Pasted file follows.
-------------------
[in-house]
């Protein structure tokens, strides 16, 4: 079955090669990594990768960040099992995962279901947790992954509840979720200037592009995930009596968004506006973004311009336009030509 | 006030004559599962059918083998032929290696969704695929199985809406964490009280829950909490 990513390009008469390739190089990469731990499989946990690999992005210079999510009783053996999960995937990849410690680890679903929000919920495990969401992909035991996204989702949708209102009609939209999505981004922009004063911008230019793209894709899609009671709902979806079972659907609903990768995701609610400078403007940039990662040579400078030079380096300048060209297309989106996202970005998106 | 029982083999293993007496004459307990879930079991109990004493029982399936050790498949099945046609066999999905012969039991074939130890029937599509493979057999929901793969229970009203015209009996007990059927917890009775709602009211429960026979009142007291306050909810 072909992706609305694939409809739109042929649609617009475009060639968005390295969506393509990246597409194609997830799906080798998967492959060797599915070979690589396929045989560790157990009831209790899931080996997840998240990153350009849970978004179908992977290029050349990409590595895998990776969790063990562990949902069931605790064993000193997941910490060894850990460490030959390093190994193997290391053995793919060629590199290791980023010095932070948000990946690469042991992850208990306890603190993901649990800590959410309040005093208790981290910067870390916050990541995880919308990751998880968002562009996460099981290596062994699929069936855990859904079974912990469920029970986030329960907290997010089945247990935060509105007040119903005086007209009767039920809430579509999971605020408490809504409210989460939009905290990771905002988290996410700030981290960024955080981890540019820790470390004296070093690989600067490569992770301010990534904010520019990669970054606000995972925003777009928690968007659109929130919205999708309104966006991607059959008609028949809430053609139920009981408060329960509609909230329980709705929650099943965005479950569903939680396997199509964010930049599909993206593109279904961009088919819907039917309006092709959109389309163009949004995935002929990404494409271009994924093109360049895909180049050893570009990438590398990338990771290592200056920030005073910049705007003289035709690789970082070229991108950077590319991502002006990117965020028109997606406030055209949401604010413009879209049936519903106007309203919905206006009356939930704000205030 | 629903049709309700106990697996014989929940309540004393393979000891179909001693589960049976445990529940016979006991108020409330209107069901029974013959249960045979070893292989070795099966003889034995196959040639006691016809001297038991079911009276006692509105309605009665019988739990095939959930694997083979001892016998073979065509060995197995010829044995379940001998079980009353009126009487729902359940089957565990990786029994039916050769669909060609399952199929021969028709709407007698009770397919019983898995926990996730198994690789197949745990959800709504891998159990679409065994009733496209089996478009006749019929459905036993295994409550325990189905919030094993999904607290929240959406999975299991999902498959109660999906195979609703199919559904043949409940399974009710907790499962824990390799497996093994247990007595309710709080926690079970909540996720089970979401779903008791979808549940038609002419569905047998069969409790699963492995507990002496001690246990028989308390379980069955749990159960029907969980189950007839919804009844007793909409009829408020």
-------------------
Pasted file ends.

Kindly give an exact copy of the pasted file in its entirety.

[in-house]
């Protein structure tokens, strides 16, 4: 079955090669990594990768960040099992995962279901947790992954509840979720200037592009995930009596968004506006973004311009336009030509 | 006030004559599962059918083998032929290696969704695929199985809406964490009280829950909490 990513390009008469390739190089990469731990499989946990690999992005210079999510009783053996999960995937990849410690680890679903929000919920495990969401992909035991996204989702949708209102009609939209999505981004922009004063911008230019793209894709899609009671709902979806079972659907609903990768995701609610400078403007940039990662040579400078030079380096300048060209297309989106996202970005998106 | 029982083999293993007496004459307990879930079991109990004493029982399936050790498949099945046609066999999905012969039991074939130890029937599509493979057999929901793969229970009203015209009996007990059927917890009775709602009211429960026979009142007291306050909810 072909992706609305694939409809739109042929649609617009475009060639968005390295969506393509990246597409194609997830799906080798998967492959060797599915070979690589396929045989560790157990009831209790899931080996997840998240990153350009849970978004179908992977290029050349990409590595895998990776969790063990562990949902069931605790064993000193997941910490060894850990460490030959390093190994193997290391053995793919060629590199290791980023010095932070948000990946690469042991992850208990306890603190993901649990800590959410309040005093208790981290910067870390916050990541995880919308990751998880968002562009996460099981290596062994699929069936855990859904079974912990469920029970986030329960907290997010089945247990935060509105007040119903005086007209009767039920809430579509999971605020408490809504409210989460939009905290990771905002988290996410700030981290960024955080981890540019820790470390004296070093690989600067490569992770301010990534904010520019990669970054606000995972925003777009928690968007659109929130919205999708309104966006991607059959008609028949809430053609139920009981408060329960509609909230329980709705929650099943965005479950569903939680396997199509964010930049599909993206593109279904961009088919819907039917309006092709959109389309163009949004995935002929990404494409271009994924093109360049895909180049050893570009990438590398990338990771290592200056920030005073910049705007003289035709690789970082070229991108950077590319991502002006990117965020028109997606406030055209949401604010413009879209049936519903106007309203919905206006009356939930704000205030 | 629903049709309700106990697996014989929940309540004393393979000891179909001693589960049976445990529940016979006991108020409330209107069901029974013959249960045979070893292989070795099966003889034995196959040639006691016809001297038991079911009276006692509105309605009665019988739990095939959930694997083979001892016998073979065509060995197995010829044995379940001998079980009353009126009487729902359940089957565990990786029994039916050769669909060609399952199929021969028709709407007698009770397919019983898995926990996730198994690789197949745990959800709504891998159990679409065994009733496209089996478009006749019929459905036993295994409550325990189905919030094993999904607290929240959406999975299991999902498959109660999906195979609703199919559904043949409940399974009710907790499962824990390799497996093994247990007595309710709080926690079970909540996720089970979401779903008791979808549940038609002419569905047998069969409790699963492995507990002496001690246990028989308390379980069955749990159960029907969980189950007839919804009844007793909409009829408020």